HC Deb 18 November 1958 vol 595 c1008
45. Mrs. Mann

asked the Prime Minister if he has studied the report, a copy of which is in his possession, from the Royal College of Science and Technology. Glasgow, describing the effect on antlers of deer and teeth of sheep, on the hillsides of Perthshire, of radioactivity from bomb dust; and if he will make a statement to relieve the concern expressed by the doctors about strontium 90 in hydrogen bomb fall out.

The Prime Minister (Mr. Harold Macmillan)

I have seen the letter published in Nature to which the hon. Member is, I understand, referring. I am advised that the small quantities of strontium detected are not inconsistent with measurements already reported, and do not imply any threat to human health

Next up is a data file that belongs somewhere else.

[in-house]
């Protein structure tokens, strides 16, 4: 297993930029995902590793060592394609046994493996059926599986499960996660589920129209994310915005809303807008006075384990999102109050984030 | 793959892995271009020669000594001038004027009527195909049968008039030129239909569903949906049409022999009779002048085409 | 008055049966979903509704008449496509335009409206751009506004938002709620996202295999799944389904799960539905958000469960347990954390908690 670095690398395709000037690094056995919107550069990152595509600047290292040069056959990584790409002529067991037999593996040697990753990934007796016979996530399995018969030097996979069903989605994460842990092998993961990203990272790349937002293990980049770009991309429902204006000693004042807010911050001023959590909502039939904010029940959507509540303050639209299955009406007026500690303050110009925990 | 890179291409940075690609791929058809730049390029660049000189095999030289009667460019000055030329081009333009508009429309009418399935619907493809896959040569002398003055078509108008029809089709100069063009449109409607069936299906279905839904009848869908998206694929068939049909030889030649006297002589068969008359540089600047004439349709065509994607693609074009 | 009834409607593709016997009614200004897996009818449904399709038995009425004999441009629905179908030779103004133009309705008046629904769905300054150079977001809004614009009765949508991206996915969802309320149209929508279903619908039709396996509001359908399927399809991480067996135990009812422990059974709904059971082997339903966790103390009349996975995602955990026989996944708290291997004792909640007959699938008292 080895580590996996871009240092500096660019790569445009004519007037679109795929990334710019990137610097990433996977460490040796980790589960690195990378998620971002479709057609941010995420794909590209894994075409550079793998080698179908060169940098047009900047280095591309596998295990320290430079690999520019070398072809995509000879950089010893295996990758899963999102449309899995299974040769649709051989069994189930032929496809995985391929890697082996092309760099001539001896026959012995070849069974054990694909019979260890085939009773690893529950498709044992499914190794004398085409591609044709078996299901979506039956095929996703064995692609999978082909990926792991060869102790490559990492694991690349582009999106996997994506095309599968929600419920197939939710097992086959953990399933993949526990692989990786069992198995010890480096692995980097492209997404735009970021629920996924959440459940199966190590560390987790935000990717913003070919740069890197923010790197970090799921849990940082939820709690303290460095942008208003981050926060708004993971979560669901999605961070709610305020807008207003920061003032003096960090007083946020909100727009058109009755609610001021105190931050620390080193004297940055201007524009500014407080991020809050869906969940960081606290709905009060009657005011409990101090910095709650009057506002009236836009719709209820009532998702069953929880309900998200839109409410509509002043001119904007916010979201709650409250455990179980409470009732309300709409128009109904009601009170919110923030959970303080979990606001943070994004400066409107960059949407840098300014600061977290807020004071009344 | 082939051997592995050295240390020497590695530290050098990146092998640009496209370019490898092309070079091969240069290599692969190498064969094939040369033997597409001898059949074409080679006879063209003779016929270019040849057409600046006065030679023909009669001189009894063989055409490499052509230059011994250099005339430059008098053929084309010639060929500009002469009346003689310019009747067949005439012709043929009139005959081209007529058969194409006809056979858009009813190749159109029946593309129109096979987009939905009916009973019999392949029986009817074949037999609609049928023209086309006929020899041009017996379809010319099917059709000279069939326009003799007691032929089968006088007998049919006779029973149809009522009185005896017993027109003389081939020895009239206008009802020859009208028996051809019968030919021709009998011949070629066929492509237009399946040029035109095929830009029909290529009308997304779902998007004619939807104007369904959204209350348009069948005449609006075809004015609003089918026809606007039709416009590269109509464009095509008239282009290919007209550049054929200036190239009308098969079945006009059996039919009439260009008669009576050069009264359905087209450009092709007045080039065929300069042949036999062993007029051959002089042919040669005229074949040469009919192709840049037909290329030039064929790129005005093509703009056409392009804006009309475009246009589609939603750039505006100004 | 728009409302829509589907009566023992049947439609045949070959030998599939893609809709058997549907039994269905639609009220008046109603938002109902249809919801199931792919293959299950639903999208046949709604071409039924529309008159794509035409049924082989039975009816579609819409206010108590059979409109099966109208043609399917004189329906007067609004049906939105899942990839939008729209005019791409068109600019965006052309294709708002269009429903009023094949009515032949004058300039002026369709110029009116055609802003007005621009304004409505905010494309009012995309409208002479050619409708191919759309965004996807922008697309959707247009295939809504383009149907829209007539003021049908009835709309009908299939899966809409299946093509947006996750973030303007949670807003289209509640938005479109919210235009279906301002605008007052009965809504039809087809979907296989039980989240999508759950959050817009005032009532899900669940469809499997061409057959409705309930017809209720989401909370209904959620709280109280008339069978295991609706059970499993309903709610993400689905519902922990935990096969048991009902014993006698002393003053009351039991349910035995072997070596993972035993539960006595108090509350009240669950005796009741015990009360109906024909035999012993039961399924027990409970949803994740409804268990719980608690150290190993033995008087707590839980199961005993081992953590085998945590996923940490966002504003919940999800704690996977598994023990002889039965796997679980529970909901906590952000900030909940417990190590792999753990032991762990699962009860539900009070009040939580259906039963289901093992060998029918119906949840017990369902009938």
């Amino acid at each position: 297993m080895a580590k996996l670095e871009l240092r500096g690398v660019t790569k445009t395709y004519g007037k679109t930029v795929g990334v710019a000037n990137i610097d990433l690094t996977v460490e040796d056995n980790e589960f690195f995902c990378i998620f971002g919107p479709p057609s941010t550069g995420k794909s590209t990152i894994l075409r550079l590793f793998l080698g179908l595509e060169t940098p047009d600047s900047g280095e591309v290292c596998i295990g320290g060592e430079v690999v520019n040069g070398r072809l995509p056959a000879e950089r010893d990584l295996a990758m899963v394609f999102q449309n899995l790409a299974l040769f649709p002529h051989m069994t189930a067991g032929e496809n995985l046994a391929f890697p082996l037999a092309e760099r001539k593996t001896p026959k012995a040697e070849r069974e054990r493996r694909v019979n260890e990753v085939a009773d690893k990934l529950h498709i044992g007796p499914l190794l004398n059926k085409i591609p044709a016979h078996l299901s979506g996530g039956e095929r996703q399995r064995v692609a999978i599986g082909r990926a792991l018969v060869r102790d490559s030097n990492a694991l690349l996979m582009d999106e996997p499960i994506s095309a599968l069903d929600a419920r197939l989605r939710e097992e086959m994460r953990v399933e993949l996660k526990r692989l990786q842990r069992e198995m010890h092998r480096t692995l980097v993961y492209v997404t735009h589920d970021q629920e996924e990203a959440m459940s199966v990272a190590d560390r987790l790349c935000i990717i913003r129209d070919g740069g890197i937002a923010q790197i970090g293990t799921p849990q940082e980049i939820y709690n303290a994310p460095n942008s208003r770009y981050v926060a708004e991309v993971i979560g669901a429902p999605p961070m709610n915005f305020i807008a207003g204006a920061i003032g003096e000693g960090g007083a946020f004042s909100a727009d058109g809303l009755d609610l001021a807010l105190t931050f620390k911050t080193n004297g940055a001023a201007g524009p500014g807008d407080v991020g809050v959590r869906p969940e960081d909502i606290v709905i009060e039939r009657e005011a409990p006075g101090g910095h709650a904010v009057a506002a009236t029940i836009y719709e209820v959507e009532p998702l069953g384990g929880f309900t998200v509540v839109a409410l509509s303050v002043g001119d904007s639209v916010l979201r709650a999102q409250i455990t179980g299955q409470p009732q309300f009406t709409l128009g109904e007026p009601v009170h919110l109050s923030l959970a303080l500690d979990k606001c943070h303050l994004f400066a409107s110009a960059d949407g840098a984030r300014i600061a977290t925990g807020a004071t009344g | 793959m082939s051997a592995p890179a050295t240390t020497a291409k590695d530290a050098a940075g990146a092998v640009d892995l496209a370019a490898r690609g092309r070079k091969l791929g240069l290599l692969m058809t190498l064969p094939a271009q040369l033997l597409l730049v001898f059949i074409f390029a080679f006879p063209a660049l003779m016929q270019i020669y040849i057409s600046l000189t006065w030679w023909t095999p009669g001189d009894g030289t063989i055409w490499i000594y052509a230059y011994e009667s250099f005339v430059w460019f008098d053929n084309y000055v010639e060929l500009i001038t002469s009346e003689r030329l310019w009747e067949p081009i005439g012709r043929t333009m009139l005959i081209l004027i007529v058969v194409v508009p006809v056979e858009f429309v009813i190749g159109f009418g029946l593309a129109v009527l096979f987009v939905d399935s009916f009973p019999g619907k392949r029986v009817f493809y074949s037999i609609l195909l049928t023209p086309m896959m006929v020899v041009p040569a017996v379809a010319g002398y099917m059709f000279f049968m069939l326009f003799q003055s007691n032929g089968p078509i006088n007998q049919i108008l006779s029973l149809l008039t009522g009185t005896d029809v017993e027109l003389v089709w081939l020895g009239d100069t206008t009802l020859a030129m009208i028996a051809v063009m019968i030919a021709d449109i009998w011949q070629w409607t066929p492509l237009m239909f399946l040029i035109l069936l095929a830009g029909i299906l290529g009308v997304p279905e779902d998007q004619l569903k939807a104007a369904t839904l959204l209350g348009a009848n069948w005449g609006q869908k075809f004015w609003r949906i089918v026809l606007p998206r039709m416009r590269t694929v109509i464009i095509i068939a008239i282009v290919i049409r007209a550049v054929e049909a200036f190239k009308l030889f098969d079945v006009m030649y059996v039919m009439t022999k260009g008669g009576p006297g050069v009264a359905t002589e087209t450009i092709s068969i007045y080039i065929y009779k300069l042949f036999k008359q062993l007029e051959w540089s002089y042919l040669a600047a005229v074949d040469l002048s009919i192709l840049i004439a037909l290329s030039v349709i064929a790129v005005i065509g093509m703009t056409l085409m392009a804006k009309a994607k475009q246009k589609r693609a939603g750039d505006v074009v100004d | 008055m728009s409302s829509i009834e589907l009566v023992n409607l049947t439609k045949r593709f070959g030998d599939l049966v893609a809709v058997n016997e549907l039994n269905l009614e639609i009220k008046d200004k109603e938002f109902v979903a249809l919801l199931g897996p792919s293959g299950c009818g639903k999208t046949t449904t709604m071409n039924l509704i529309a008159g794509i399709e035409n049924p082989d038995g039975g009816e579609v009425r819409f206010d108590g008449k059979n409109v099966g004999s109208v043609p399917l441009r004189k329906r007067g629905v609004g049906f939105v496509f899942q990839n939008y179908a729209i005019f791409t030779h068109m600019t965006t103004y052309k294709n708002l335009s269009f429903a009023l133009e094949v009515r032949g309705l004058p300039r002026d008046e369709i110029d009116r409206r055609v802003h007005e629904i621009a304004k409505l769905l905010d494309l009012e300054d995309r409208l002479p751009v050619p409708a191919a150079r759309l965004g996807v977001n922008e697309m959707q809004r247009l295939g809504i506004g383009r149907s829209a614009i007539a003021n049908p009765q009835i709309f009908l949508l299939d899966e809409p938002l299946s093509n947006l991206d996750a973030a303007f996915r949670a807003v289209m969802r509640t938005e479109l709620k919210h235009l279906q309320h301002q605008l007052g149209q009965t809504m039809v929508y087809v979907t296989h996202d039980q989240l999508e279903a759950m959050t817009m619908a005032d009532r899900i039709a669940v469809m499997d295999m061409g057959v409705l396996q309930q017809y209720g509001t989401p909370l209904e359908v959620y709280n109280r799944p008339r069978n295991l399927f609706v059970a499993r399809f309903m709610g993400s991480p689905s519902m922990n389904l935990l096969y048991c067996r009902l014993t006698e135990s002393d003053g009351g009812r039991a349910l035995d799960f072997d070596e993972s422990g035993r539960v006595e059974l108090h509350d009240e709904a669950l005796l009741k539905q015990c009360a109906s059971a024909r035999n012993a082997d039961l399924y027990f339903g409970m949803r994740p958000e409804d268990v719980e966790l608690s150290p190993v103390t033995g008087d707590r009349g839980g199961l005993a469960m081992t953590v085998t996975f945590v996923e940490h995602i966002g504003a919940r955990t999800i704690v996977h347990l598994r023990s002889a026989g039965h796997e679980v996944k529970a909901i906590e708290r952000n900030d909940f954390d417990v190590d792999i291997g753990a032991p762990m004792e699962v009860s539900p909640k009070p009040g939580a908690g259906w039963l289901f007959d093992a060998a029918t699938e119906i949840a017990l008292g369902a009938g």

Mrs. Mann

Is the Prime Minister aware that in this excellent journal, published by a firm known as "Macmillan". it is suggested that strontium activity in 1952 was 11.2 units, and that last year, with the same tests and in the same districts, there were 126 units of strontium activity? Is not the limit 120 and is not that an astonishing increase?

The Prime Minister

No, Sir. I think the hon. Lady is confusing the problem as regards certain animal bones and the problem regarding human bones. It is here stated that activity of 126 units was found, but figures published for 1956 by the Atomic Energy Authority for the bones of animals from hill areas run up to 160 units; so there is nothing novel in this particular statement. Of course, samples of human bones are monitored regularly and the results published. The latest published this summer, which were placed in the Library, show nothing more than a small fraction of the permissible level.